City Council OKs reprieve for two Naperville billboards

Naperville City Council Tuesday granted an 18-month reprieve for a pair of non-conforming billboards on the corner of Ogden Avenue and Rickert Drive.

The biggest is 672 square feet.

“Many local businesses rent those signs,” attorney Kathy West said while making the case for her client. “They must help local businesses.”

Simply Hair Salon and Renewal Spa is owned and operated by Frances “Dolly” Long near the corner. Long signed a 20-year annexation agreement with the city in 1994. The agreement involved her granting land to Naperville for the $9.3 million western bypass project designed to ease traffic congestion by expanding Ogden and connecting Rickert to Book Road.

She wasn’t compensated for the land, but the annexation agreement allowed her to keep two non-conforming billboard signs on the property.

But the annexation agreement was for 20 years, which expired June 7, and leaving the billboards in violation of city code. So she took her case to City Council, looking for an additional seven years on the agreement.

West stressed that Long depends on revenue from the signs, especially since the effects of the 2008 economic downturn continue to linger, saying that “she’s just starting to recover.”

While there was general agreement on granting Long some extra time on the agreement, there was also disagreement among City Council members over how much time she should get, and whether the city or Long was responsible for keeping track of the details of the annexation agreement.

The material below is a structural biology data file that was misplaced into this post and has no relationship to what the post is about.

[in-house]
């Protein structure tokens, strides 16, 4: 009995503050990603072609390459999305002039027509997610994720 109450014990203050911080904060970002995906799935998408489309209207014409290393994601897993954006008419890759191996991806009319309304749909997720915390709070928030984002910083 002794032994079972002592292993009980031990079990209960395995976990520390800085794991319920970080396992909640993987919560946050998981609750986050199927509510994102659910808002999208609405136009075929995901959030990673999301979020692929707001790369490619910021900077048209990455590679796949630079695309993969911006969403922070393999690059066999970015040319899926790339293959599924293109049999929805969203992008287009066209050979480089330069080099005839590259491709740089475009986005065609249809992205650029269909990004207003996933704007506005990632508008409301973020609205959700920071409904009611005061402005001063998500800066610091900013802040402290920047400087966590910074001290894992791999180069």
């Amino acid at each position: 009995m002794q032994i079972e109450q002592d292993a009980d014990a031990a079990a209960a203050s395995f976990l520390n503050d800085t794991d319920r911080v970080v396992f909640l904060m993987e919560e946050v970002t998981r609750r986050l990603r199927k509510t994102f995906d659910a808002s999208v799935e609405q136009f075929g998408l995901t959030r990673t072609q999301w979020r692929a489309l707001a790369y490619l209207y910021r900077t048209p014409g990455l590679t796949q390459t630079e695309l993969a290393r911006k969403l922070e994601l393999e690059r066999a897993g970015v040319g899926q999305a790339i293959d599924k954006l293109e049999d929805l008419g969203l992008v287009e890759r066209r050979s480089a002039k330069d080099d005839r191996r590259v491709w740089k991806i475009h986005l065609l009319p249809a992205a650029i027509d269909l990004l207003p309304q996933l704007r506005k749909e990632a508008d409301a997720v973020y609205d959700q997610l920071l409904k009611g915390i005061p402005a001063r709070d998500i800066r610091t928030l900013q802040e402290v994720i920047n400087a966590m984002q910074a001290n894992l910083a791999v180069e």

“She gave up some land to us,” Councilman Doug Krause said. “We didn’t notify her a year in advance … we need to give a little additional time.”

The city did tell Long about the expiration of the agreement on April 9, but Krause didn’t think that was adequate notification, saying that “in the real world, things don’t work that way.”

Council member Grant Wehrli said that business owners should be responsible for knowing and complying with legal agreements involving their business.

“It is not our responsibility to give notice,” he said.

Councilman Dave Wentz agreed.

“If I know something is expiring, and there’s a deadline, I would apply for an extension before the deadline happened,” he said.

Council member Bob Fieseler said that the city has granted a lot of exceptions to help people during the economic downturn. As far as the billboards, Fieseler said that he drives past them every day.

“I don’t even notice them,” he said.

He said he hasn’t received any citizen complaints about the billboards.

Councilwoman Judith Brodhead noted the high number of cell phone towers in the immediate area.

“I think that they are in some ways more noticeable,” she said.

The proposal of a 30-month extension on the agreement didn’t sit well with some City Council members.

Councilman Joe McElroy said he wouldn’t approve anything longer than one year and even Krause, who strongly defended Long’s request, thought the request for seven years was too much.

“Not seven years,” he said. “There’s no way we can give seven years.”

The City Council finally approved an extension through Dec. 31, 2015, with Wentz, McElroy and Paul Hinterlong dissenting.

“Everything’s temporary again,” Hinterlong said. “It’s just not fair.”

Long walked away from the proceedings generally satisfied.

“I’m just trying to do the right thing to get it extended,” she said.

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